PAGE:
Sunday, July 08, 2007

Ensaymada Recipe #1 (Manual)

Quite late, but here it is as promised.

As with the bread machine method, the ensaymada resulting from this recipe is like the ones I used to eat a lot when I was a kid, the kind of ensaymada you can get from the nearby bakery in the Philippines, not from goldilocks or red ribbon. This is only made more special by virtue of its very ingredients: more eggyolks and butter.

I have tried both manual and bread machine methods. I still prefer using the bread machine, but the manual was my first attempt, so here goes the recipe.

Recipe #1: Manual method using Rapid Rise Instant Yeast

6 to 6-1/2 cups all-purpose flour – (measure separately and put in 3 separate bowls 2 cups first then 1/2 cup then 4 cups to make a total of 6-1/2; reserve the last ½ cup for dusting while kneading)
3/4 cup sugar
2 envelopes FLEISCHMANN'S RapidRise Yeast - If you do not have this, just look for anything equivalent to instant yeast (this is mixed with the flour before the hot liquid. 1 envelope = 2-1/4 tsp )
1-1/2 teaspoons salt

1 cup milk (You may want to experiment using buttermilk instead of milk)
1/2 cup water
1/2 cup butter or margarine
1 large egg
3 egg yolks (reserve 1 egg white for Egg Glaze – optional; if you are wondering what to do with egg whites, you can use it for meringue or just use for tortang talong and the likes)

about 1/2 cup melted butter for brushing prior to rising

Softened (not melted) butter or margarine
Granulated sugar
grated white cheese or any other cheese you fancy (optional)

Directions (See earlier post for slide presentation)
In a large bowl, combine 2 cups flour, sugar, undissolved yeast, and salt. Heat milk, water, and butter until very warm (120o to 130o F). Gradually add to flour mixture. Beat 2 minutes at medium speed of electric mixer, scraping bowl occasionally. Add egg, egg yolks, and 1/2 cup flour. Beat 2 minutes at high speed. Stir in enough remaining flour to make a soft dough (leave about ½ cup for dusting while kneading). Knead on lightly floured surface until smooth and elastic, about 8 to 10 minutes. Cover; let rest 10 minutes. (If preparing one night ahead, you can refrigerate at this point, a method I prefer because it is then easier to manipulate the dough. Grease a big bowl with shortening, put the dough in it and turn it over so that the dough is covered with grease all over. Cover with plastic wrap then refrigerate. The plastic wrap will prevent the dough from drying up on the exposed surface.)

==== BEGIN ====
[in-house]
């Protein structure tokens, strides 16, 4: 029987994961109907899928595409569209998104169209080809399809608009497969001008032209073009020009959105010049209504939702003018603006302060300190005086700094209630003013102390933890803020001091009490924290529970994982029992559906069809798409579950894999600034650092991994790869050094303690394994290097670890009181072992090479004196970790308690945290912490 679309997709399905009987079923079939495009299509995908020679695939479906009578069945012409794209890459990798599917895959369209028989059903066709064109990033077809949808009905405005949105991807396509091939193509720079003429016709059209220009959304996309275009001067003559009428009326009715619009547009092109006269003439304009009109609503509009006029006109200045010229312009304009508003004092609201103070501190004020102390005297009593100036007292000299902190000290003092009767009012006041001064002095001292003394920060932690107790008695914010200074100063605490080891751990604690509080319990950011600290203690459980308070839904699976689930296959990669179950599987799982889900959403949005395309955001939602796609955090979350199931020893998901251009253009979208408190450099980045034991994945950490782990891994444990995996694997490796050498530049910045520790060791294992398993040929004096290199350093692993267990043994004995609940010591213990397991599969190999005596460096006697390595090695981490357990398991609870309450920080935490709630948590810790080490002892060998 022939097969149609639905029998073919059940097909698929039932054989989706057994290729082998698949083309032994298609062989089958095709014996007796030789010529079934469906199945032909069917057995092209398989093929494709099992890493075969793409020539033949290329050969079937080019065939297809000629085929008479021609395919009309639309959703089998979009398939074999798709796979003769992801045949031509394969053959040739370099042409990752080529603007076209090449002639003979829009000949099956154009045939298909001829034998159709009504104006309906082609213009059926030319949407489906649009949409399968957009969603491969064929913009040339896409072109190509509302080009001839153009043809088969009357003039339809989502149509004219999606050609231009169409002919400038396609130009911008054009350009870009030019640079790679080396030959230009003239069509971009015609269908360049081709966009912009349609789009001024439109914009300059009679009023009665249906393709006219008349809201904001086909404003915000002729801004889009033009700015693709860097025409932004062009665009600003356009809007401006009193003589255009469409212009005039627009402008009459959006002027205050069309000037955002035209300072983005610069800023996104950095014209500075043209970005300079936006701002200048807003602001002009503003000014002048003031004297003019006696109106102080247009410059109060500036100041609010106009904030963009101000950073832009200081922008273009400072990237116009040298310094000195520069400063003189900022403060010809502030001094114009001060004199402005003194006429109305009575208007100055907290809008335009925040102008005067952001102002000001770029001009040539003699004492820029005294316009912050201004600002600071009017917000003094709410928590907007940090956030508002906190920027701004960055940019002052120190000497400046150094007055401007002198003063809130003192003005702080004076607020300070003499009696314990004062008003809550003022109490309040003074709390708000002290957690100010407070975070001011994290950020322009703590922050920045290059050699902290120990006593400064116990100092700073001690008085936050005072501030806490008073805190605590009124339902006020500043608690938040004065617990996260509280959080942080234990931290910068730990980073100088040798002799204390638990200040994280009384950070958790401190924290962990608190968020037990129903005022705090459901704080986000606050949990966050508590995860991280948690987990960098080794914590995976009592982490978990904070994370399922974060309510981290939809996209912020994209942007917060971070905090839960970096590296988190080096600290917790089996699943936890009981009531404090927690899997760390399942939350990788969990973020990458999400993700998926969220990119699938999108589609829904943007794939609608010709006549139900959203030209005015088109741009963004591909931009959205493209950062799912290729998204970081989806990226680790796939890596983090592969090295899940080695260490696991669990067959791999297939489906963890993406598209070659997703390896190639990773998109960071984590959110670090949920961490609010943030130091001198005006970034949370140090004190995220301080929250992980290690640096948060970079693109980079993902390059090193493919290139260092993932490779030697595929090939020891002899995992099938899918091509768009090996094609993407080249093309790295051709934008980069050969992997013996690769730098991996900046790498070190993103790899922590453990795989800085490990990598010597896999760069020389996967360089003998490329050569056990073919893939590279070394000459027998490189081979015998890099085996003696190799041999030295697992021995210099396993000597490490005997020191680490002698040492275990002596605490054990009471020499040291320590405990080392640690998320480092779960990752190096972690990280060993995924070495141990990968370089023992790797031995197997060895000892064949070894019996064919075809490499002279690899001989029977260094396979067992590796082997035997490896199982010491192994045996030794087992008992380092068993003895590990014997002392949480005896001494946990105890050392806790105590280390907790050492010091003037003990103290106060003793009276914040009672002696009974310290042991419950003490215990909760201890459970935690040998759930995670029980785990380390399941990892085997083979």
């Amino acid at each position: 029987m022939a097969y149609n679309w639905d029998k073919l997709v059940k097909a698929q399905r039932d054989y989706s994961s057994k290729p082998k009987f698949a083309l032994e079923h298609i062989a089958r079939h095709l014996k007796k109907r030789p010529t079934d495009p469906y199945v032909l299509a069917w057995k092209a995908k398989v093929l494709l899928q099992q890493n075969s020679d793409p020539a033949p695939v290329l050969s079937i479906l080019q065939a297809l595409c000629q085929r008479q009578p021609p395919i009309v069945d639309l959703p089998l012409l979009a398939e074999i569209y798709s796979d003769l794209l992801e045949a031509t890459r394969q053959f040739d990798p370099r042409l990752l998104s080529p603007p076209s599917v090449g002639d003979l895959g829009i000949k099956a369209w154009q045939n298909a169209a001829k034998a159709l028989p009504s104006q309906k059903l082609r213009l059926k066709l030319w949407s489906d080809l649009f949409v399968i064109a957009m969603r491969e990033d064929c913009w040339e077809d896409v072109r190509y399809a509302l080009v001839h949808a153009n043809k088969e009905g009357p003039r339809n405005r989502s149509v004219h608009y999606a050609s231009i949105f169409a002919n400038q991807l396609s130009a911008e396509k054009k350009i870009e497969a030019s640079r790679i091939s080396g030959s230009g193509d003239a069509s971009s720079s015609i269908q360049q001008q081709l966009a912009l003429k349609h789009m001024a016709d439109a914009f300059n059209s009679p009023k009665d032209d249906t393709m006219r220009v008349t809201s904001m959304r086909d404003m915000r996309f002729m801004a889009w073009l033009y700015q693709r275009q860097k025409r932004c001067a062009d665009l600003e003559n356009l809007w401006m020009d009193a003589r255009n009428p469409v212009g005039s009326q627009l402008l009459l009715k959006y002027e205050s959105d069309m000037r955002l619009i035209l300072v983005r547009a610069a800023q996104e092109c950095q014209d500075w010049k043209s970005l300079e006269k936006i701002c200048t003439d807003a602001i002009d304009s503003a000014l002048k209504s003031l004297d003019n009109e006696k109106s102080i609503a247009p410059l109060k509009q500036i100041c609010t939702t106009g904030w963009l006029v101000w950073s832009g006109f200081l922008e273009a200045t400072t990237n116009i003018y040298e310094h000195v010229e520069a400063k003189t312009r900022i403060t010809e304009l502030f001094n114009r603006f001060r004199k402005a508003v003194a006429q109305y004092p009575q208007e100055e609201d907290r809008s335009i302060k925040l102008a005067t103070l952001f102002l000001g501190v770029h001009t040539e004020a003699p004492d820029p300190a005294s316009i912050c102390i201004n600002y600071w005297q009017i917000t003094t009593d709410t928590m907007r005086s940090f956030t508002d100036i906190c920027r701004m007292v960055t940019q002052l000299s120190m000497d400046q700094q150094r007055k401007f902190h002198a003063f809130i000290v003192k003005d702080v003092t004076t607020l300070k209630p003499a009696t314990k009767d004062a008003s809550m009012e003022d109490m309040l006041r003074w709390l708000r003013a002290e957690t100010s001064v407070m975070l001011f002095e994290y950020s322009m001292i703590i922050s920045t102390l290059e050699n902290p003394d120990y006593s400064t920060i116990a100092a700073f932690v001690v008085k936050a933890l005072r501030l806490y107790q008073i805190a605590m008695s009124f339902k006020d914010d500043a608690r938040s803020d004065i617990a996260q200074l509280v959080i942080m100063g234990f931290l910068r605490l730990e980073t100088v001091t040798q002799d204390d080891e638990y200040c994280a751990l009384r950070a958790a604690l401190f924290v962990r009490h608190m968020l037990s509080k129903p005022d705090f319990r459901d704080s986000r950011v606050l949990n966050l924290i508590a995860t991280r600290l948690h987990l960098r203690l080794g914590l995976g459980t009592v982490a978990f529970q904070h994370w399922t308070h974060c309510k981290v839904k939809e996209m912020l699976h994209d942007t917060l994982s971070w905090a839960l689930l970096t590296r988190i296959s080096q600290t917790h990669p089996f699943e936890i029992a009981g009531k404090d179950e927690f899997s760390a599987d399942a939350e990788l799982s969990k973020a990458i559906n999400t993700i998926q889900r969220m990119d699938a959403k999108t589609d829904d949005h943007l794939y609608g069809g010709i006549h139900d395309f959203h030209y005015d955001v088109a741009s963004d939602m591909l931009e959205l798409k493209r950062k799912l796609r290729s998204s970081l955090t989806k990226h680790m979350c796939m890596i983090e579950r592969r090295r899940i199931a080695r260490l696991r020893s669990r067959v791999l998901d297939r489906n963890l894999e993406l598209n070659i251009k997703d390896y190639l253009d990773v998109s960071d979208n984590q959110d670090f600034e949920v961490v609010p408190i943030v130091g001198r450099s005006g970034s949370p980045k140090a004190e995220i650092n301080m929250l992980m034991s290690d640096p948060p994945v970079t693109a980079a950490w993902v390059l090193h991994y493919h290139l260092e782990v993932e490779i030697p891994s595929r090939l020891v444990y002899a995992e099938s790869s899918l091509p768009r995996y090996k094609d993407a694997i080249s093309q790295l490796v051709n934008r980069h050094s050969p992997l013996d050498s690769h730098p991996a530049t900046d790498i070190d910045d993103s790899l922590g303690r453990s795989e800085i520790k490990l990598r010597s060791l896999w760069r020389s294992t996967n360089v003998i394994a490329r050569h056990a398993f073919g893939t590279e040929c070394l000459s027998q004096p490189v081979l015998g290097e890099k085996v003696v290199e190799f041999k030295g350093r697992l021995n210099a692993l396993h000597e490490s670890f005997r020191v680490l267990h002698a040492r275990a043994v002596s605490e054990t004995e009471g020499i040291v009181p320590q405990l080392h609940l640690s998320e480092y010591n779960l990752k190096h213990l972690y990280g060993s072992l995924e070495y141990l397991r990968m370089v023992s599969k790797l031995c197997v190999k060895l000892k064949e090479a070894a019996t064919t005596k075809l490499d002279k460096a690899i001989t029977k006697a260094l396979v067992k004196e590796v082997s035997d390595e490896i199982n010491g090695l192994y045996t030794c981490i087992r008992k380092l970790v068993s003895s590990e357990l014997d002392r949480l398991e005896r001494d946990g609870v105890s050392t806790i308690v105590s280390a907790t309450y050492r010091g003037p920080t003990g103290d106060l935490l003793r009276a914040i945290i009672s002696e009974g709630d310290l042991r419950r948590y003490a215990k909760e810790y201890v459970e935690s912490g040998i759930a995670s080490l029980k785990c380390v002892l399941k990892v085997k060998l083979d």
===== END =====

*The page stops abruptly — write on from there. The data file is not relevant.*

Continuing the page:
Divide dough into 24 equal pieces (I do it by halves - cut in half first then cut each half into another half so that I have 4 big pieces. Then I cut each into half again, then cut into 3 to make 6 pieces for each of the 4 big pieces). Using both your hands, roll each piece to make ropes about 1 foot long or more, with the diameter about the same as your middle finger. Make a loose coil with each rope (parang katol; you can even give more allowance for rising), tuck the end under and lay flat on the greased baking sheet (or use parchment paper). Brush each piece right away with a generous amount of softened margarine or melted butter (so that the coil’s grooves are more pronounced. If you don’t, the dough sticks at the grooves and it appears as pyramid instead of a nice mound). Let rise until doubled. (I usually place them inside the oven, along with a bowl filled with hot water, then I heat the oven for 1 minute then turn it off and let the warm air speed up the rising process. Usually they are ready after 15-20 minutes, but you may extend some more if you want puffier buns. I then open the oven door carefully and gradually so as to avoid creating draft then take out the sheets carefully to avoid jarring them -- these might flatten the dough if you are not careful; what we term as "bumagsak.") Put the baking sheets on the countertop where there is no draft.
You might have to prolong the rising time to more than 40 minutes depending on the level of humidity and the temperature where you are (I was told by some that theirs did not rise too much so the buns turned out quite too solid). Keep eyeballing if the buns have doubled in size. You can now start heating the oven.